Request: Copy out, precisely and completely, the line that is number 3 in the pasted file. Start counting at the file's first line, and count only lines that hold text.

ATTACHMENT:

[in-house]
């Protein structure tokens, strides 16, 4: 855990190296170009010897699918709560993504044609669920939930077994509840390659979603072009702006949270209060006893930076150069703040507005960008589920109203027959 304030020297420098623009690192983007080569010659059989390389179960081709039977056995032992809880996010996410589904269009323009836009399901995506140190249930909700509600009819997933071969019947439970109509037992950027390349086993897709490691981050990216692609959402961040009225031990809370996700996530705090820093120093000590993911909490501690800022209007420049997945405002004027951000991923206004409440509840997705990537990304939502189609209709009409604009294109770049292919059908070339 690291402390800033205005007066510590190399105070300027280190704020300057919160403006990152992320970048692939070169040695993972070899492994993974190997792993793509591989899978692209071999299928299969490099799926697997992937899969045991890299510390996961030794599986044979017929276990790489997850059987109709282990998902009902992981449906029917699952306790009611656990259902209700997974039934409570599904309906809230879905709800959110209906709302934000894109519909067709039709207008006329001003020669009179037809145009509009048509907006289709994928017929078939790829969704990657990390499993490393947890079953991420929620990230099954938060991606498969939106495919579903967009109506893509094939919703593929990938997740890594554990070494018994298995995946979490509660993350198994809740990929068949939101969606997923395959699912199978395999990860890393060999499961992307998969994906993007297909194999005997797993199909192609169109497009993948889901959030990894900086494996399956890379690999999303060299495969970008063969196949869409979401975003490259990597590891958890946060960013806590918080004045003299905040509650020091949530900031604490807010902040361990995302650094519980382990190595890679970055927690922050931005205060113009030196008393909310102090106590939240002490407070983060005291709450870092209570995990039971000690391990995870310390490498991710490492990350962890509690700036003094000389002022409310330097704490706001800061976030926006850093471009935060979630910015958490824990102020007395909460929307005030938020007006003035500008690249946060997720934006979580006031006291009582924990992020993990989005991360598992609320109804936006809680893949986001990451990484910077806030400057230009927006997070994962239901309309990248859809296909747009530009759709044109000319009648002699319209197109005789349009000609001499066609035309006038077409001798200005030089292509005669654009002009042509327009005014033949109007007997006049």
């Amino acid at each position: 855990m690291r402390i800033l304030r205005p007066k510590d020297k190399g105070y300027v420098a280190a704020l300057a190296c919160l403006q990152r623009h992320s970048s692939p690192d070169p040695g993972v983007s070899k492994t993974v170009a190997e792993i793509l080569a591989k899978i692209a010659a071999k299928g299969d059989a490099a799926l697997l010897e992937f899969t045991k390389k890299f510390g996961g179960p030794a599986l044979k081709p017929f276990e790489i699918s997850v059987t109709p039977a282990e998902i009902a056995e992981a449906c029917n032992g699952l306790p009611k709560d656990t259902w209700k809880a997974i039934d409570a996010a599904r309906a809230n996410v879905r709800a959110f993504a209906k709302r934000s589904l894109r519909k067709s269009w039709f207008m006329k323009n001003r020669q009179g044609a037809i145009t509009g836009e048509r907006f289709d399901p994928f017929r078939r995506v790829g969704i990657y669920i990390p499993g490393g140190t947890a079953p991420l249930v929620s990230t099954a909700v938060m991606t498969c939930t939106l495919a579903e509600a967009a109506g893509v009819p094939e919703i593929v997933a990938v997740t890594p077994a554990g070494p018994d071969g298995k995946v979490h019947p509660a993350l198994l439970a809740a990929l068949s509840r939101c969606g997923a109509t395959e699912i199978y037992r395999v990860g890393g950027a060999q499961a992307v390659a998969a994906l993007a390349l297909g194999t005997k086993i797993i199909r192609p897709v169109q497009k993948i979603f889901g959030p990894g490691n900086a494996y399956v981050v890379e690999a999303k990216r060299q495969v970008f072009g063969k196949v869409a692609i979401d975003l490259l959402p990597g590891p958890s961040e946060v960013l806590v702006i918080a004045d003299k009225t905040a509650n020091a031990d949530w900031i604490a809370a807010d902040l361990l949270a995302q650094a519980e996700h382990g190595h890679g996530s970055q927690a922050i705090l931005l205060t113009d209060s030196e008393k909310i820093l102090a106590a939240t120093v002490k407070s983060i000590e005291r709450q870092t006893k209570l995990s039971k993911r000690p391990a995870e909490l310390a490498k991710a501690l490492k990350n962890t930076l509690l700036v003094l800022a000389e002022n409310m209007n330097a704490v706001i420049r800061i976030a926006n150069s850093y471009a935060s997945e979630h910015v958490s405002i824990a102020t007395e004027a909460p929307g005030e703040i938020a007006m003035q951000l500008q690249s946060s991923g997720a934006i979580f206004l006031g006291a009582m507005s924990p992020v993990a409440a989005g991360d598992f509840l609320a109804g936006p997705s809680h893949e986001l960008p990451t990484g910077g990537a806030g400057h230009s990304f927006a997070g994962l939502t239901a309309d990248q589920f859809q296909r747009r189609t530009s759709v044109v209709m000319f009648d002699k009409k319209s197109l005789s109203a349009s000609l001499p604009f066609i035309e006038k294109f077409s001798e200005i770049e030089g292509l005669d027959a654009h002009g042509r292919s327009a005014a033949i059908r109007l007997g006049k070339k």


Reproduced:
């Amino acid at each position: 855990m690291r402390i800033l304030r205005p007066k510590d020297k190399g105070y300027v420098a280190a704020l300057a190296c919160l403006q990152r623009h992320s970048s692939p690192d070169p040695g993972v983007s070899k492994t993974v170009a190997e792993i793509l080569a591989k899978i692209a010659a071999k299928g299969d059989a490099a799926l697997l010897e992937f899969t045991k390389k890299f510390g996961g179960p030794a599986l044979k081709p017929f276990e790489i699918s997850v059987t109709p039977a282990e998902i009902a056995e992981a449906c029917n032992g699952l306790p009611k709560d656990t259902w209700k809880a997974i039934d409570a996010a599904r309906a809230n996410v879905r709800a959110f993504a209906k709302r934000s589904l894109r519909k067709s269009w039709f207008m006329k323009n001003r020669q009179g044609a037809i145009t509009g836009e048509r907006f289709d399901p994928f017929r078939r995506v790829g969704i990657y669920i990390p499993g490393g140190t947890a079953p991420l249930v929620s990230t099954a909700v938060m991606t498969c939930t939106l495919a579903e509600a967009a109506g893509v009819p094939e919703i593929v997933a990938v997740t890594p077994a554990g070494p018994d071969g298995k995946v979490h019947p509660a993350l198994l439970a809740a990929l068949s509840r939101c969606g997923a109509t395959e699912i199978y037992r395999v990860g890393g950027a060999q499961a992307v390659a998969a994906l993007a390349l297909g194999t005997k086993i797993i199909r192609p897709v169109q497009k993948i979603f889901g959030p990894g490691n900086a494996y399956v981050v890379e690999a999303k990216r060299q495969v970008f072009g063969k196949v869409a692609i979401d975003l490259l959402p990597g590891p958890s961040e946060v960013l806590v702006i918080a004045d003299k009225t905040a509650n020091a031990d949530w900031i604490a809370a807010d902040l361990l949270a995302q650094a519980e996700h382990g190595h890679g996530s970055q927690a922050i705090l931005l205060t113009d209060s030196e008393k909310i820093l102090a106590a939240t120093v002490k407070s983060i000590e005291r709450q870092t006893k209570l995990s039971k993911r000690p391990a995870e909490l310390a490498k991710a501690l490492k990350n962890t930076l509690l700036v003094l800022a000389e002022n409310m209007n330097a704490v706001i420049r800061i976030a926006n150069s850093y471009a935060s997945e979630h910015v958490s405002i824990a102020t007395e004027a909460p929307g005030e703040i938020a007006m003035q951000l500008q690249s946060s991923g997720a934006i979580f206004l006031g006291a009582m507005s924990p992020v993990a409440a989005g991360d598992f509840l609320a109804g936006p997705s809680h893949e986001l960008p990451t990484g910077g990537a806030g400057h230009s990304f927006a997070g994962l939502t239901a309309d990248q589920f859809q296909r747009r189609t530009s759709v044109v209709m000319f009648d002699k009409k319209s197109l005789s109203a349009s000609l001499p604009f066609i035309e006038k294109f077409s001798e200005i770049e030089g292509l005669d027959a654009h002009g042509r292919s327009a005014a033949i059908r109007l007997g006049k070339k």